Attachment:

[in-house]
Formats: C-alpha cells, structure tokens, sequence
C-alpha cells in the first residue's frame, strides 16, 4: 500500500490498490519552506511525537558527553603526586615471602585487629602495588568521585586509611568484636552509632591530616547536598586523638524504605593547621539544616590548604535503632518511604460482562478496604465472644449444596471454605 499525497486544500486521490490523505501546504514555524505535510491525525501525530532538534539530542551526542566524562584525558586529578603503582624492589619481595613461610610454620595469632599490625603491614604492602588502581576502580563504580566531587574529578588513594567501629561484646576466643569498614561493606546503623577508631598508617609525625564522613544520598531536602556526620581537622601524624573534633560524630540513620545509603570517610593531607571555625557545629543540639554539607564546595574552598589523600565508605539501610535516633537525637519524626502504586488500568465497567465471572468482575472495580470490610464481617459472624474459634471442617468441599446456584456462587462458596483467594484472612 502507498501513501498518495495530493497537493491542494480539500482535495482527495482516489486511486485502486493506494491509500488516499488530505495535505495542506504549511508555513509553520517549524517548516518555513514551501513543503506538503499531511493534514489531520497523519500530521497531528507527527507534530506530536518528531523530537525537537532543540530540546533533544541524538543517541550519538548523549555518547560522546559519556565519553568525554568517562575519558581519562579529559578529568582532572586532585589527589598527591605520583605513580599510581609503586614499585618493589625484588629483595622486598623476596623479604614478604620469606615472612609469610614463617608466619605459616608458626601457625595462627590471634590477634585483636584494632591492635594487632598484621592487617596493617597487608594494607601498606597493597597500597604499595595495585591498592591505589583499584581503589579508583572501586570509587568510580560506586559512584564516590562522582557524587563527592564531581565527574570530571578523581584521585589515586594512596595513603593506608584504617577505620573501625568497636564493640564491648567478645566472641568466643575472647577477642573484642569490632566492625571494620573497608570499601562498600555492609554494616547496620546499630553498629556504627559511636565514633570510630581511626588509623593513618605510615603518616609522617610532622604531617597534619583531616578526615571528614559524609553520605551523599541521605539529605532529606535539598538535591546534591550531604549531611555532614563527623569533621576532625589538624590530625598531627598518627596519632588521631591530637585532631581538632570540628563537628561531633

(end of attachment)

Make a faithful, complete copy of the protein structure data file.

[in-house]
Formats: C-alpha cells, structure tokens, sequence
C-alpha cells in the first residue's frame, strides 16, 4: 500500500490498490519552506511525537558527553603526586615471602585487629602495588568521585586509611568484636552509632591530616547536598586523638524504605593547621539544616590548604535503632518511604460482562478496604465472644449444596471454605 499525497486544500486521490490523505501546504514555524505535510491525525501525530532538534539530542551526542566524562584525558586529578603503582624492589619481595613461610610454620595469632599490625603491614604492602588502581576502580563504580566531587574529578588513594567501629561484646576466643569498614561493606546503623577508631598508617609525625564522613544520598531536602556526620581537622601524624573534633560524630540513620545509603570517610593531607571555625557545629543540639554539607564546595574552598589523600565508605539501610535516633537525637519524626502504586488500568465497567465471572468482575472495580470490610464481617459472624474459634471442617468441599446456584456462587462458596483467594484472612 502507498501513501498518495495530493497537493491542494480539500482535495482527495482516489486511486485502486493506494491509500488516499488530505495535505495542506504549511508555513509553520517549524517548516518555513514551501513543503506538503499531511493534514489531520497523519500530521497531528507527527507534530506530536518528531523530537525537537532543540530540546533533544541524538543517541550519538548523549555518547560522546559519556565519553568525554568517562575519558581519562579529559578529568582532572586532585589527589598527591605520583605513580599510581609503586614499585618493589625484588629483595622486598623476596623479604614478604620469606615472612609469610614463617608466619605459616608458626601457625595462627590471634590477634585483636584494632591492635594487632598484621592487617596493617597487608594494607601498606597493597597500597604499595595495585591498592591505589583499584581503589579508583572501586570509587568510580560506586559512584564516590562522582557524587563527592564531581565527574570530571578523581584521585589515586594512596595513603593506608584504617577505620573501625568497636564493640564491648567478645566472641568466643575472647577477642573484642569490632566492625571494620573497608570499601562498600555492609554494616547496620546499630553498629556504627559511636565514633570510630581511626588509623593513618605510615603518616609522617610532622604531617597534619583531616578526615571528614559524609553520605551523599541521605539529605532529606535539598538535591546534591550531604549531611555532614563527623569533621576532625589538624590530625598531627598518627596519632588521631591530637585532631581538632570540628563537628561531633